Packers analyst reveals why Aaron Rodgers could fail with Jets

New York Jets quarterback Aaron Rodgers
New York Jets quarterback Aaron Rodgers / John Jones-USA TODAY Sports

The New York Jets acquired Aaron Rodgers for one reason. They are going all-in for the Super Bowl.

With a top-five defense and an offense featuring the NFL Offensive Rookie of the Year, Rodgers is expected to lead the Jets on a deep playoff run.

Rodgers won four NFL MVPs and a Super Bowl with the Green Bay Packers. However, the team failed to return to the Super Bowl for 12 straight seasons after winning the Lombardi Trophy in 2011. Green Bay had plenty of talented rosters in that span.

Will it be different with the Jets? Can Rodgers replicate the success Tom Brady had when he signed with the Tampa Bay Buccaneers in 2020?

It's possible, but there are some major concerns for the Jets this season.

Packers analyst reveals why Aaron Rodgers could fail with the Jets

Packers analyst Peter Bukowski, who writes for The Leap and hosts the Locked On Packers podcast, made some interesting points on Twitter.

So, let's break it down. Bukowski made some bold statements, but his points are valid.

There are legitimate concerns about the Jets' offensive line. Can they consistently protect their MVP quarterback entering his age-40 season?

The Packers take a lot of heat for not surrounding Rodgers with enough talent, but he has rarely had to worry about his offensive line in Green Bay. Several All-Pros and Pro Bowlers have protected Rodgers over the years.

That includes five-time All-Pro left tackle David Bakhtiari, Pro Bowl guards Josh Sitton and T.J. Lang, All-Pro center Corey Linsley, rock-solid right tackle Bryan Bulaga, Pro Bowl guard/tackle Elgton Jenkins, and Pro Bowl tackle Chad Clifton.

Rodgers won't have that luxury in New York. ESPN's Mike Clay ranked the Jets' offensive line 26th in the NFL for 2023.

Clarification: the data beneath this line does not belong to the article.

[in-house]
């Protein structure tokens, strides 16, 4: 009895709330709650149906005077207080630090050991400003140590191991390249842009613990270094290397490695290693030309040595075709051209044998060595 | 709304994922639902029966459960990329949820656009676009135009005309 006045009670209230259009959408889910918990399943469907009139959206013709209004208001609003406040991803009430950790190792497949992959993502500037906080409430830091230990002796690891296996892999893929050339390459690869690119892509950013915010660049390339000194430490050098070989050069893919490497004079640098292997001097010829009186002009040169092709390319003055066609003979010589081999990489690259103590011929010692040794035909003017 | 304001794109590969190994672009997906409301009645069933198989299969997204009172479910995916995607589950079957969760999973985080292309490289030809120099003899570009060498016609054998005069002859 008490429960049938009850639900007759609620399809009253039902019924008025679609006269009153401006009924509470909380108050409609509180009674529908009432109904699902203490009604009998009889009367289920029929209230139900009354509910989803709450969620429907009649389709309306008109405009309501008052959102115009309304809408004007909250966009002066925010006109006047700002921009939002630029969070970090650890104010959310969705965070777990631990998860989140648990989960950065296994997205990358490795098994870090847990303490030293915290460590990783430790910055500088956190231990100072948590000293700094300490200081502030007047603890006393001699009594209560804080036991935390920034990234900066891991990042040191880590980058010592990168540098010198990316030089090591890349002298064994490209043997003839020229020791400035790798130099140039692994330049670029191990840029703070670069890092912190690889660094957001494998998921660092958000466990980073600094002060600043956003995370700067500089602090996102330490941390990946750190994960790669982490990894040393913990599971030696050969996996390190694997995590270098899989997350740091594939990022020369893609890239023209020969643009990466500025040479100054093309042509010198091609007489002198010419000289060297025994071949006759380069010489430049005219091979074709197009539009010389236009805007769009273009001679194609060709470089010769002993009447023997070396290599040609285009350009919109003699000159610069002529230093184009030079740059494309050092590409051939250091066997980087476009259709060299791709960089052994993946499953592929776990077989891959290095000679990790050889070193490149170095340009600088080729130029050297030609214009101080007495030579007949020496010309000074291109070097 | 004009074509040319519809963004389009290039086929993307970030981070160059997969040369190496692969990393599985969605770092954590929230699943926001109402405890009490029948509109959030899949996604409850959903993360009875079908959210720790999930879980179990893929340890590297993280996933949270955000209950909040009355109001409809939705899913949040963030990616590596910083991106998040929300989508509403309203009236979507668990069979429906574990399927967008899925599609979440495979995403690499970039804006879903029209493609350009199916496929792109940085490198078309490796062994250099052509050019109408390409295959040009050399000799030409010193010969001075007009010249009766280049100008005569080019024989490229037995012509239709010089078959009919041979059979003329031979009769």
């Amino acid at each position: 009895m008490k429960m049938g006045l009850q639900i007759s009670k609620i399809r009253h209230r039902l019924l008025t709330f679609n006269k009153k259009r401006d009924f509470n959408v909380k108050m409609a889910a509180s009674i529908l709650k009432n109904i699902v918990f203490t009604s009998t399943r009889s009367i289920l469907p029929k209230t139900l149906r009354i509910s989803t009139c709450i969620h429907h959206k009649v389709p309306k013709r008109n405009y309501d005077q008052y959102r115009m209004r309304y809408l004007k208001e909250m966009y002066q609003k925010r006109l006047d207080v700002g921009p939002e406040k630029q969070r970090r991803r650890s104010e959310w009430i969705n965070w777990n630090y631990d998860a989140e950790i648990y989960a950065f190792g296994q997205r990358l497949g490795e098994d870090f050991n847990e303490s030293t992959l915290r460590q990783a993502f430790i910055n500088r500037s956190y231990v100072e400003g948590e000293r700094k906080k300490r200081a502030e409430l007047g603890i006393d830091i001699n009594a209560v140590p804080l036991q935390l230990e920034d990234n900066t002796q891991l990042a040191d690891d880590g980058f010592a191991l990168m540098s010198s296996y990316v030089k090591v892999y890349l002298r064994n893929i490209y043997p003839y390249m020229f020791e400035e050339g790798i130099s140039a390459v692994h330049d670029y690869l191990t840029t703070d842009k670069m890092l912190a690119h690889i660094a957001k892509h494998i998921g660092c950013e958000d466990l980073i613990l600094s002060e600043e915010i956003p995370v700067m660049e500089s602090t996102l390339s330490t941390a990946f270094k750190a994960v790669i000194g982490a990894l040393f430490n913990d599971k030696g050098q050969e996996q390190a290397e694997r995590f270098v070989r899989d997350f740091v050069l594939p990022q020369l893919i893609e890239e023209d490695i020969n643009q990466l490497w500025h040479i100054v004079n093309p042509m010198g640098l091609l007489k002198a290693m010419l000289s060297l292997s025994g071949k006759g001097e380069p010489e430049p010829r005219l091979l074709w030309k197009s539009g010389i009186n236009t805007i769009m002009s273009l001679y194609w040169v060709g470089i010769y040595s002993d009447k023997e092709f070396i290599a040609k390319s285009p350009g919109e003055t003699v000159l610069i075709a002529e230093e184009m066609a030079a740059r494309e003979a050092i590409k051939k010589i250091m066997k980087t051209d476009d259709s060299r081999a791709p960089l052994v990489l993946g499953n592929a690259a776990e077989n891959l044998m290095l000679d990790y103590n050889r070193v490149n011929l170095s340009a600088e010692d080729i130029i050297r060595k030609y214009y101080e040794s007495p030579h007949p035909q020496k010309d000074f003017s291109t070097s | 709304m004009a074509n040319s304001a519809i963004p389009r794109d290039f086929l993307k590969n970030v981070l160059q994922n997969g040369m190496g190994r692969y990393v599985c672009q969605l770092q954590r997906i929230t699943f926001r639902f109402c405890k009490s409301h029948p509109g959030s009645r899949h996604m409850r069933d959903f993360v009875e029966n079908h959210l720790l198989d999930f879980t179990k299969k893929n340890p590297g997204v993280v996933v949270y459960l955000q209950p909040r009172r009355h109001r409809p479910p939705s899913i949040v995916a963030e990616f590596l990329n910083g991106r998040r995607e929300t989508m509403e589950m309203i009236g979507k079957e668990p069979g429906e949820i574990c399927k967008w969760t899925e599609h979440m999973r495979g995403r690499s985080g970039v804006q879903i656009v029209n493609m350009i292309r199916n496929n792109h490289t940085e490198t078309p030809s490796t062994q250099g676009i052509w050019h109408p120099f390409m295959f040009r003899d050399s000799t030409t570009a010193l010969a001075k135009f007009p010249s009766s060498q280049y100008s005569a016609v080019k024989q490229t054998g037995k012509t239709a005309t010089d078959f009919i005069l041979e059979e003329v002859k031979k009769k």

They struggled big-time last year. According to ESPN, they ranked 21st in pass block win rate and 30th in run block win rate.

That's not to say this offensive line can't improve. They drafted center Joe Tippmann and tackle Carter Warren and signed former Packers starter Billy Turner, whose best position is tackle. The Jets can have a good offensive line, but Rodgers is used to great offensive lines in Green Bay, as Bukowski highlighted.

The Athletic's Zack Rosenblatt provided some insight into how the Jets' offense could look with Rodgers.

Rosenblatt writes:

"There will be concepts Rodgers likes from other offenses — like some things the Chargers used to run with Philip Rivers — and less pre-snap motion. Rodgers mentioned multiple times in interviews over the last few years that he wished Green Bay throttled back on that motion, a staple of Matt LaFleur's offense."

Zack Rosenblatt of The Athletic

Motion was a key part of LaFleur's offense, even with Rodgers, although we saw less of it last season.

This new version of the Rodgers-Hackett offense feels like a weird mismatch of things they like. It sounds a lot closer to the Mike McCarthy offense than LaFleur's.

Bukowski's final point was about the Packers receivers joining Rodgers in New York. Again, he's not wrong. Allen Lazard is a solid receiver but Randall Cobb isn't the key contributor he once was. Christian Watson and Romeo Doubs were the most exciting, explosive pass-catchers for the Packers last season.

Of all the points Bukowski made, the most important was about the offensive line. Rodgers can't extend plays like he used to. He needs time in the pocket. With the Packers, he was often protected by one of the league's best offensive lines featuring All-Pros and Pro Bowlers.

The Jets' offensive line could be good this season, but it may need to be great.

Maybe Rodgers leads the Jets to a championship. He is still a great quarterback and they have an excellent roster. But there are concerns. One thing is certain: Rodgers' Jets will be fascinating to watch.

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